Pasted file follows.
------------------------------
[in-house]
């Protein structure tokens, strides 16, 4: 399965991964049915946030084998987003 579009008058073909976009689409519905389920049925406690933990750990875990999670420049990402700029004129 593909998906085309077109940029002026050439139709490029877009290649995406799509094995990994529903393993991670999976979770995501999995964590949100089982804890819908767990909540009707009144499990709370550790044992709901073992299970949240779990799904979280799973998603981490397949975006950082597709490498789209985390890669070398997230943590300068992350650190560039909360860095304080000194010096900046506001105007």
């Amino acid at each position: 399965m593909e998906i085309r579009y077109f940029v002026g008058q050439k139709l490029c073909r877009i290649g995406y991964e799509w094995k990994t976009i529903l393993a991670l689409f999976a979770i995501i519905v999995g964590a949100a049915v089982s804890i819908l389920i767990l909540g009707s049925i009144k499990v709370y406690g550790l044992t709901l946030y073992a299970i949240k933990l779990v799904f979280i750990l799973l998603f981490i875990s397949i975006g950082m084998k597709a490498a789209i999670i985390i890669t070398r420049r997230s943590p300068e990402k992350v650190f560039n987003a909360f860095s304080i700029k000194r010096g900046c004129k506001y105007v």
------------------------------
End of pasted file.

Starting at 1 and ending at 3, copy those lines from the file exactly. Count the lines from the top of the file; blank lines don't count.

[in-house]
């Protein structure tokens, strides 16, 4: 399965991964049915946030084998987003 579009008058073909976009689409519905389920049925406690933990750990875990999670420049990402700029004129 593909998906085309077109940029002026050439139709490029877009290649995406799509094995990994529903393993991670999976979770995501999995964590949100089982804890819908767990909540009707009144499990709370550790044992709901073992299970949240779990799904979280799973998603981490397949975006950082597709490498789209985390890669070398997230943590300068992350650190560039909360860095304080000194010096900046506001105007």
């Amino acid at each position: 399965m593909e998906i085309r579009y077109f940029v002026g008058q050439k139709l490029c073909r877009i290649g995406y991964e799509w094995k990994t976009i529903l393993a991670l689409f999976a979770i995501i519905v999995g964590a949100a049915v089982s804890i819908l389920i767990l909540g009707s049925i009144k499990v709370y406690g550790l044992t709901l946030y073992a299970i949240k933990l779990v799904f979280i750990l799973l998603f981490i875990s397949i975006g950082m084998k597709a490498a789209i999670i985390i890669t070398r420049r997230s943590p300068e990402k992350v650190f560039n987003a909360f860095s304080i700029k000194r010096g900046c004129k506001y105007v």